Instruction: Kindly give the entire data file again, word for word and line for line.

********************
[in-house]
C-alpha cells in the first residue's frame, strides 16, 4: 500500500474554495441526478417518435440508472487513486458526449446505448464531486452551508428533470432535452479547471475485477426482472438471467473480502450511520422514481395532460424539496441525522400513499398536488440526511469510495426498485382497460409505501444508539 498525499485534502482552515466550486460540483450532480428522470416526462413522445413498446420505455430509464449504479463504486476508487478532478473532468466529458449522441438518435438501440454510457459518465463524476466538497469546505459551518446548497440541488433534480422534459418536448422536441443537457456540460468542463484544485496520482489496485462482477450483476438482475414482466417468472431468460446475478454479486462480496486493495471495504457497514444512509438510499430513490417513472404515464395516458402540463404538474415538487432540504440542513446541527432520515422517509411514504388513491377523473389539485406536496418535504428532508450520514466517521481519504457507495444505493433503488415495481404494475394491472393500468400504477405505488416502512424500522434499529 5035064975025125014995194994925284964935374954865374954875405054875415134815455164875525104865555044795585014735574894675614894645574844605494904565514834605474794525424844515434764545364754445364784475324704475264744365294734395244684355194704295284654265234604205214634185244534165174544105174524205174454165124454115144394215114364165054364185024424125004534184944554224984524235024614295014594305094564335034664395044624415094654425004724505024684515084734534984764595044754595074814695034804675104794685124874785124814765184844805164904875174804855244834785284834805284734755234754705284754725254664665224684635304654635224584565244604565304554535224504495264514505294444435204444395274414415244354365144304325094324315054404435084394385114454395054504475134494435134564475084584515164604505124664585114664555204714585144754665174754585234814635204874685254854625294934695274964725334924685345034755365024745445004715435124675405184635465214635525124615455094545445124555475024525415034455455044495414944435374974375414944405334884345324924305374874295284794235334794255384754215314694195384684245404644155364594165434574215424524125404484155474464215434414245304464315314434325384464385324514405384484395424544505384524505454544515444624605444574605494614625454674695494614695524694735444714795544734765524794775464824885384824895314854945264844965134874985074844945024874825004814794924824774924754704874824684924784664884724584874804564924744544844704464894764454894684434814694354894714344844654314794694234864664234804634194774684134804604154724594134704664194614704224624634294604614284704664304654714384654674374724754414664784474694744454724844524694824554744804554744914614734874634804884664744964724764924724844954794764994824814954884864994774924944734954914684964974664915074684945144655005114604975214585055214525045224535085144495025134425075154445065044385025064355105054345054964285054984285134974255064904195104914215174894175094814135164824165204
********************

[in-house]
C-alpha cells in the first residue's frame, strides 16, 4: 500500500474554495441526478417518435440508472487513486458526449446505448464531486452551508428533470432535452479547471475485477426482472438471467473480502450511520422514481395532460424539496441525522400513499398536488440526511469510495426498485382497460409505501444508539 498525499485534502482552515466550486460540483450532480428522470416526462413522445413498446420505455430509464449504479463504486476508487478532478473532468466529458449522441438518435438501440454510457459518465463524476466538497469546505459551518446548497440541488433534480422534459418536448422536441443537457456540460468542463484544485496520482489496485462482477450483476438482475414482466417468472431468460446475478454479486462480496486493495471495504457497514444512509438510499430513490417513472404515464395516458402540463404538474415538487432540504440542513446541527432520515422517509411514504388513491377523473389539485406536496418535504428532508450520514466517521481519504457507495444505493433503488415495481404494475394491472393500468400504477405505488416502512424500522434499529 5035064975025125014995194994925284964935374954865374954875405054875415134815455164875525104865555044795585014735574894675614894645574844605494904565514834605474794525424844515434764545364754445364784475324704475264744365294734395244684355194704295284654265234604205214634185244534165174544105174524205174454165124454115144394215114364165054364185024424125004534184944554224984524235024614295014594305094564335034664395044624415094654425004724505024684515084734534984764595044754595074814695034804675104794685124874785124814765184844805164904875174804855244834785284834805284734755234754705284754725254664665224684635304654635224584565244604565304554535224504495264514505294444435204444395274414415244354365144304325094324315054404435084394385114454395054504475134494435134564475084584515164604505124664585114664555204714585144754665174754585234814635204874685254854625294934695274964725334924685345034755365024745445004715435124675405184635465214635525124615455094545445124555475024525415034455455044495414944435374974375414944405334884345324924305374874295284794235334794255384754215314694195384684245404644155364594165434574215424524125404484155474464215434414245304464315314434325384464385324514405384484395424544505384524505454544515444624605444574605494614625454674695494614695524694735444714795544734765524794775464824885384824895314854945264844965134874985074844945024874825004814794924824774924754704874824684924784664884724584874804564924744544844704464894764454894684434814694354894714344844654314794694234864664234804634194774684134804604154724594134704664194614704224624634294604614284704664304654714384654674374724754414664784474694744454724844524694824554744804554744914614734874634804884664744964724764924724844954794764994824814954884864994774924944734954914684964974664915074684945144655005114604975214585055214525045224535085144495025134425075154445065044385025064355105054345054964285054984285134974255064904195104914215174894175094814135164824165204